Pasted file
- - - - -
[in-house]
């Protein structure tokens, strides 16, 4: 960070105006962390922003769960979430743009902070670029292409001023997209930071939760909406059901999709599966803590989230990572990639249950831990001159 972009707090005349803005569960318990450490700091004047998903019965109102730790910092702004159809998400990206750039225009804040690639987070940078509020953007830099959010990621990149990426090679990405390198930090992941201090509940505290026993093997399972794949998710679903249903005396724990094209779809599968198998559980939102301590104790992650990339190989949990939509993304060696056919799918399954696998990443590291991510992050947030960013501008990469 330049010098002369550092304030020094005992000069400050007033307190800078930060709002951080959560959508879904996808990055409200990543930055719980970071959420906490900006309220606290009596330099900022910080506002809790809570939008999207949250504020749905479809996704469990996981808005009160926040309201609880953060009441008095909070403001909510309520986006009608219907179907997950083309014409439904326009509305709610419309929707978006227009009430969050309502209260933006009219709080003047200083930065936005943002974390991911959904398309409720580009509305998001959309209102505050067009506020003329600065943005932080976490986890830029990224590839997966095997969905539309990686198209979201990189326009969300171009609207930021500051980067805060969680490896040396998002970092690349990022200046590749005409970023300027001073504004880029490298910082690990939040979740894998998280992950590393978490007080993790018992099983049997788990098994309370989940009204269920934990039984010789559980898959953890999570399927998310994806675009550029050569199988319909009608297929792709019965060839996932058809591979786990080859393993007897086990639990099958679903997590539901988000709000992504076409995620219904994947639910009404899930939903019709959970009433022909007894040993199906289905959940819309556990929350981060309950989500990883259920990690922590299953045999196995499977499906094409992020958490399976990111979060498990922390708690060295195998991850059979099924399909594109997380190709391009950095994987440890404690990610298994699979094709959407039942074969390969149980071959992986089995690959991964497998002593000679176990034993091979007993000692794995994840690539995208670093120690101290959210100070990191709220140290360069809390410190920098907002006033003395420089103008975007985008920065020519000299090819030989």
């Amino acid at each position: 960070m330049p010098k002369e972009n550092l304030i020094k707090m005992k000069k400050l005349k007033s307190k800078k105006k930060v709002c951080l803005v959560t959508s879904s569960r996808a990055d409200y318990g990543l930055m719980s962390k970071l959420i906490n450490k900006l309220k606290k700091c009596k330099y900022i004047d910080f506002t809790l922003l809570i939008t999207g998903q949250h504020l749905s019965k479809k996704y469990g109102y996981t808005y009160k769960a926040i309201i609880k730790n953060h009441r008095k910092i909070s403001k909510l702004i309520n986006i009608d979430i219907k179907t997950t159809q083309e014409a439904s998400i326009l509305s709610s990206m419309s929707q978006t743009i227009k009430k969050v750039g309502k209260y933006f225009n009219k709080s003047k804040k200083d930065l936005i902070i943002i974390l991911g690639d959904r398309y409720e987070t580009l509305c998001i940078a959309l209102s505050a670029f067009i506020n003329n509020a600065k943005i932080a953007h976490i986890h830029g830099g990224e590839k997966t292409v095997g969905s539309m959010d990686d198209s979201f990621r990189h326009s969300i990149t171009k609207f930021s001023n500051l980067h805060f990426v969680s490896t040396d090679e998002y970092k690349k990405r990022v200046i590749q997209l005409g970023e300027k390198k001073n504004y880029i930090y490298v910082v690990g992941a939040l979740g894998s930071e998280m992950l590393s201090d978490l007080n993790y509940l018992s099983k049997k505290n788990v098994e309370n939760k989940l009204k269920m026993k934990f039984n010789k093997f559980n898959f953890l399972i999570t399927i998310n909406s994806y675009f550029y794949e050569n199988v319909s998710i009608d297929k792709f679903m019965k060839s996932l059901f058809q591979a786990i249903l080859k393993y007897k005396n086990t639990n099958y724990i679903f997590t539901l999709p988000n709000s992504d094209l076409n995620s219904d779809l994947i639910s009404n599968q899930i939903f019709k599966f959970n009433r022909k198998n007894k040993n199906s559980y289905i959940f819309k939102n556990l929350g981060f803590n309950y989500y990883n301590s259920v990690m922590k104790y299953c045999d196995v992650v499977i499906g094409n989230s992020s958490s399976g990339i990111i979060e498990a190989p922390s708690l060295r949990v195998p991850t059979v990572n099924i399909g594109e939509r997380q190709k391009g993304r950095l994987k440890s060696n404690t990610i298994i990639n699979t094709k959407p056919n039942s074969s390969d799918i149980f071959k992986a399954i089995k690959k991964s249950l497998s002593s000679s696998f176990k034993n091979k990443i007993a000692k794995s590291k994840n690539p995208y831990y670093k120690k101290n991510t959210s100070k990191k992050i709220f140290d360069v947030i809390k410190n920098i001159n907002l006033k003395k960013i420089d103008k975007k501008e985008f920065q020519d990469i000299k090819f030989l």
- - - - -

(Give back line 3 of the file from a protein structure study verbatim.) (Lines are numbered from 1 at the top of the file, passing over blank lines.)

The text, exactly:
């Amino acid at each position: 960070m330049p010098k002369e972009n550092l304030i020094k707090m005992k000069k400050l005349k007033s307190k800078k105006k930060v709002c951080l803005v959560t959508s879904s569960r996808a990055d409200y318990g990543l930055m719980s962390k970071l959420i906490n450490k900006l309220k606290k700091c009596k330099y900022i004047d910080f506002t809790l922003l809570i939008t999207g998903q949250h504020l749905s019965k479809k996704y469990g109102y996981t808005y009160k769960a926040i309201i609880k730790n953060h009441r008095k910092i909070s403001k909510l702004i309520n986006i009608d979430i219907k179907t997950t159809q083309e014409a439904s998400i326009l509305s709610s990206m419309s929707q978006t743009i227009k009430k969050v750039g309502k209260y933006f225009n009219k709080s003047k804040k200083d930065l936005i902070i943002i974390l991911g690639d959904r398309y409720e987070t580009l509305c998001i940078a959309l209102s505050a670029f067009i506020n003329n509020a600065k943005i932080a953007h976490i986890h830029g830099g990224e590839k997966t292409v095997g969905s539309m959010d990686d198209s979201f990621r990189h326009s969300i990149t171009k609207f930021s001023n500051l980067h805060f990426v969680s490896t040396d090679e998002y970092k690349k990405r990022v200046i590749q997209l005409g970023e300027k390198k001073n504004y880029i930090y490298v910082v690990g992941a939040l979740g894998s930071e998280m992950l590393s201090d978490l007080n993790y509940l018992s099983k049997k505290n788990v098994e309370n939760k989940l009204k269920m026993k934990f039984n010789k093997f559980n898959f953890l399972i999570t399927i998310n909406s994806y675009f550029y794949e050569n199988v319909s998710i009608d297929k792709f679903m019965k060839s996932l059901f058809q591979a786990i249903l080859k393993y007897k005396n086990t639990n099958y724990i679903f997590t539901l999709p988000n709000s992504d094209l076409n995620s219904d779809l994947i639910s009404n599968q899930i939903f019709k599966f959970n009433r022909k198998n007894k040993n199906s559980y289905i959940f819309k939102n556990l929350g981060f803590n309950y989500y990883n301590s259920v990690m922590k104790y299953c045999d196995v992650v499977i499906g094409n989230s992020s958490s399976g990339i990111i979060e498990a190989p922390s708690l060295r949990v195998p991850t059979v990572n099924i399909g594109e939509r997380q190709k391009g993304r950095l994987k440890s060696n404690t990610i298994i990639n699979t094709k959407p056919n039942s074969s390969d799918i149980f071959k992986a399954i089995k690959k991964s249950l497998s002593s000679s696998f176990k034993n091979k990443i007993a000692k794995s590291k994840n690539p995208y831990y670093k120690k101290n991510t959210s100070k990191k992050i709220f140290d360069v947030i809390k410190n920098i001159n907002l006033k003395k960013i420089d103008k975007k501008e985008f920065q020519d990469i000299k090819f030989l």